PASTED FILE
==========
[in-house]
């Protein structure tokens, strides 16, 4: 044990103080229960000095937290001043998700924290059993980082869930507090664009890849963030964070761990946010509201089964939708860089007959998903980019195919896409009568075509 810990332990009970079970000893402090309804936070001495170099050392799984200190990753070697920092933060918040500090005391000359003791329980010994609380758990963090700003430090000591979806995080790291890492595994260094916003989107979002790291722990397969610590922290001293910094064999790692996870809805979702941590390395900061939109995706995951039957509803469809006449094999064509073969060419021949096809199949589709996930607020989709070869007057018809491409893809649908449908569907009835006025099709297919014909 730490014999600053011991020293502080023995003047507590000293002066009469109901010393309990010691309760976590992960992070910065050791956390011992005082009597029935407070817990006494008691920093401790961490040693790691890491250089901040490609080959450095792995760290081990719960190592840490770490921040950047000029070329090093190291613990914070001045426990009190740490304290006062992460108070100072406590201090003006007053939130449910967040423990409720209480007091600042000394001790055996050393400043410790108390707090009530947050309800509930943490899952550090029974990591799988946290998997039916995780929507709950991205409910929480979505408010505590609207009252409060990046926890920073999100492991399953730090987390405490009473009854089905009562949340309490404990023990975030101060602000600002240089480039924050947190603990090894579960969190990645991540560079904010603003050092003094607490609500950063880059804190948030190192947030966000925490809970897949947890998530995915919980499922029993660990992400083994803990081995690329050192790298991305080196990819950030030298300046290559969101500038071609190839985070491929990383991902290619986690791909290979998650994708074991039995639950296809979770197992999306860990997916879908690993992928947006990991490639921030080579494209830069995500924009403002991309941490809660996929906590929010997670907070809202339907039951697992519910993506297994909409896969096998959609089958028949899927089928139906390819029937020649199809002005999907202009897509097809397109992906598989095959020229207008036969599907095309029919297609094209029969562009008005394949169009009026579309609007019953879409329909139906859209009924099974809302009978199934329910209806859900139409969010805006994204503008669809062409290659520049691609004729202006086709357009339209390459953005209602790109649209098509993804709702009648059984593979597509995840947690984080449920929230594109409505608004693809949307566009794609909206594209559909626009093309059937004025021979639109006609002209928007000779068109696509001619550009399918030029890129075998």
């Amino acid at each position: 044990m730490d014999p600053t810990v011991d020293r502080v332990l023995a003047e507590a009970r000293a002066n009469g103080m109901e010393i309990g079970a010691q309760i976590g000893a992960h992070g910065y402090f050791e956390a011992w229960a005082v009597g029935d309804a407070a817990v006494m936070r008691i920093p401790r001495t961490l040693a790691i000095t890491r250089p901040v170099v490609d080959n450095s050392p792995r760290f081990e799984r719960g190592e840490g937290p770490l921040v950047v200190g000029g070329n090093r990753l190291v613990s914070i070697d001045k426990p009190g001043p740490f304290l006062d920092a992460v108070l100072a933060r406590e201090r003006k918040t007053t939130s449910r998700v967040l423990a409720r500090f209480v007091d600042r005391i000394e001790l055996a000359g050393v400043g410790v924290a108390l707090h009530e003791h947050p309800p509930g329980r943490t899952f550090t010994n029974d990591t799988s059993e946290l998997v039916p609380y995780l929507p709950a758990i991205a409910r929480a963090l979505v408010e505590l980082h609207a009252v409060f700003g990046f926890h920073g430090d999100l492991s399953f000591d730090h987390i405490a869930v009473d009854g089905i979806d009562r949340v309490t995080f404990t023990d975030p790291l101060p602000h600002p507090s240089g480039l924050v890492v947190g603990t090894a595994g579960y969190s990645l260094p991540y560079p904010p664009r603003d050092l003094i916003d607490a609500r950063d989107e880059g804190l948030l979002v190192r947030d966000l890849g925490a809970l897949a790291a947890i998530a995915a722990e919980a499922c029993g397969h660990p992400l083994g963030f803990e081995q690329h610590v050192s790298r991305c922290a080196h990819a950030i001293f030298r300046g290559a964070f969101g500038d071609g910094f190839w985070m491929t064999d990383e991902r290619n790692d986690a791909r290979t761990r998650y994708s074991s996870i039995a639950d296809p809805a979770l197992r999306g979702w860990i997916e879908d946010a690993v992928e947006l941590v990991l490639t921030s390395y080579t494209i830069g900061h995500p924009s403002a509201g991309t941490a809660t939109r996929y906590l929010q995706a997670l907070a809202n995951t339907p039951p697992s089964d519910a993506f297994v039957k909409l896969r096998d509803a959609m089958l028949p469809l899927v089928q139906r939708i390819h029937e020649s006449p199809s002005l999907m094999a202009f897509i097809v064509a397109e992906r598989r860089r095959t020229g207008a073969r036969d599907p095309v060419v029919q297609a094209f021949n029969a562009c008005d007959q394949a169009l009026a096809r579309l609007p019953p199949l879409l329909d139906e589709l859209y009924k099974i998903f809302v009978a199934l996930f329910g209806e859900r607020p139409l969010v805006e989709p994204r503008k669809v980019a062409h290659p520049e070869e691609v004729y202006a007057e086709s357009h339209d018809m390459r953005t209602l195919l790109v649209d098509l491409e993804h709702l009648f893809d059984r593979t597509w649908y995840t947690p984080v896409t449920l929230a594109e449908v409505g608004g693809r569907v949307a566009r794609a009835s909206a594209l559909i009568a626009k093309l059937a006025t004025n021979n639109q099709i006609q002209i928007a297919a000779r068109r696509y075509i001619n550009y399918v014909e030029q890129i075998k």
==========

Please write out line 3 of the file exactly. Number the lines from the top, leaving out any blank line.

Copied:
């Amino acid at each position: 044990m730490d014999p600053t810990v011991d020293r502080v332990l023995a003047e507590a009970r000293a002066n009469g103080m109901e010393i309990g079970a010691q309760i976590g000893a992960h992070g910065y402090f050791e956390a011992w229960a005082v009597g029935d309804a407070a817990v006494m936070r008691i920093p401790r001495t961490l040693a790691i000095t890491r250089p901040v170099v490609d080959n450095s050392p792995r760290f081990e799984r719960g190592e840490g937290p770490l921040v950047v200190g000029g070329n090093r990753l190291v613990s914070i070697d001045k426990p009190g001043p740490f304290l006062d920092a992460v108070l100072a933060r406590e201090r003006k918040t007053t939130s449910r998700v967040l423990a409720r500090f209480v007091d600042r005391i000394e001790l055996a000359g050393v400043g410790v924290a108390l707090h009530e003791h947050p309800p509930g329980r943490t899952f550090t010994n029974d990591t799988s059993e946290l998997v039916p609380y995780l929507p709950a758990i991205a409910r929480a963090l979505v408010e505590l980082h609207a009252v409060f700003g990046f926890h920073g430090d999100l492991s399953f000591d730090h987390i405490a869930v009473d009854g089905i979806d009562r949340v309490t995080f404990t023990d975030p790291l101060p602000h600002p507090s240089g480039l924050v890492v947190g603990t090894a595994g579960y969190s990645l260094p991540y560079p904010p664009r603003d050092l003094i916003d607490a609500r950063d989107e880059g804190l948030l979002v190192r947030d966000l890849g925490a809970l897949a790291a947890i998530a995915a722990e919980a499922c029993g397969h660990p992400l083994g963030f803990e081995q690329h610590v050192s790298r991305c922290a080196h990819a950030i001293f030298r300046g290559a964070f969101g500038d071609g910094f190839w985070m491929t064999d990383e991902r290619n790692d986690a791909r290979t761990r998650y994708s074991s996870i039995a639950d296809p809805a979770l197992r999306g979702w860990i997916e879908d946010a690993v992928e947006l941590v990991l490639t921030s390395y080579t494209i830069g900061h995500p924009s403002a509201g991309t941490a809660t939109r996929y906590l929010q995706a997670l907070a809202n995951t339907p039951p697992s089964d519910a993506f297994v039957k909409l896969r096998d509803a959609m089958l028949p469809l899927v089928q139906r939708i390819h029937e020649s006449p199809s002005l999907m094999a202009f897509i097809v064509a397109e992906r598989r860089r095959t020229g207008a073969r036969d599907p095309v060419v029919q297609a094209f021949n029969a562009c008005d007959q394949a169009l009026a096809r579309l609007p019953p199949l879409l329909d139906e589709l859209y009924k099974i998903f809302v009978a199934l996930f329910g209806e859900r607020p139409l969010v805006e989709p994204r503008k669809v980019a062409h290659p520049e070869e691609v004729y202006a007057e086709s357009h339209d018809m390459r953005t209602l195919l790109v649209d098509l491409e993804h709702l009648f893809d059984r593979t597509w649908y995840t947690p984080v896409t449920l929230a594109e449908v409505g608004g693809r569907v949307a566009r794609a009835s909206a594209l559909i009568a626009k093309l059937a006025t004025n021979n639109q099709i006609q002209i928007a297919a000779r068109r696509y075509i001619n550009y399918v014909e030029q890129i075998k």